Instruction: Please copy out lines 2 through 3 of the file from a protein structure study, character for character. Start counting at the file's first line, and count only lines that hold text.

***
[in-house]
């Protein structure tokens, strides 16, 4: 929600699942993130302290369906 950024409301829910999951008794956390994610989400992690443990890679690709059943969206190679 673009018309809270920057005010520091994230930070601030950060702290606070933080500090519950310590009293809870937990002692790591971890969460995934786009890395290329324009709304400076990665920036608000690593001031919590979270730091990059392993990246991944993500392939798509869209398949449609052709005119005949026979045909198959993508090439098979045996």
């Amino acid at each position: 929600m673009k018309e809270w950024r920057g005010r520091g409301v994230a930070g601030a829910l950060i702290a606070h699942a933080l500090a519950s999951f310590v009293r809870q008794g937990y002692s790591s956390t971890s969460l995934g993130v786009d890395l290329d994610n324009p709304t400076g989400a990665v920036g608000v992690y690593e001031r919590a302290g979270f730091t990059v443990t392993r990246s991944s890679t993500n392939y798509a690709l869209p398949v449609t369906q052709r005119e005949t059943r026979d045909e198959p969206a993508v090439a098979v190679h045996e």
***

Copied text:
């Protein structure tokens, strides 16, 4: 929600699942993130302290369906 950024409301829910999951008794956390994610989400992690443990890679690709059943969206190679 673009018309809270920057005010520091994230930070601030950060702290606070933080500090519950310590009293809870937990002692790591971890969460995934786009890395290329324009709304400076990665920036608000690593001031919590979270730091990059392993990246991944993500392939798509869209398949449609052709005119005949026979045909198959993508090439098979045996």
């Amino acid at each position: 929600m673009k018309e809270w950024r920057g005010r520091g409301v994230a930070g601030a829910l950060i702290a606070h699942a933080l500090a519950s999951f310590v009293r809870q008794g937990y002692s790591s956390t971890s969460l995934g993130v786009d890395l290329d994610n324009p709304t400076g989400a990665v920036g608000v992690y690593e001031r919590a302290g979270f730091t990059v443990t392993r990246s991944s890679t993500n392939y798509a690709l869209p398949v449609t369906q052709r005119e005949t059943r026979d045909e198959p969206a993508v090439a098979v190679h045996e």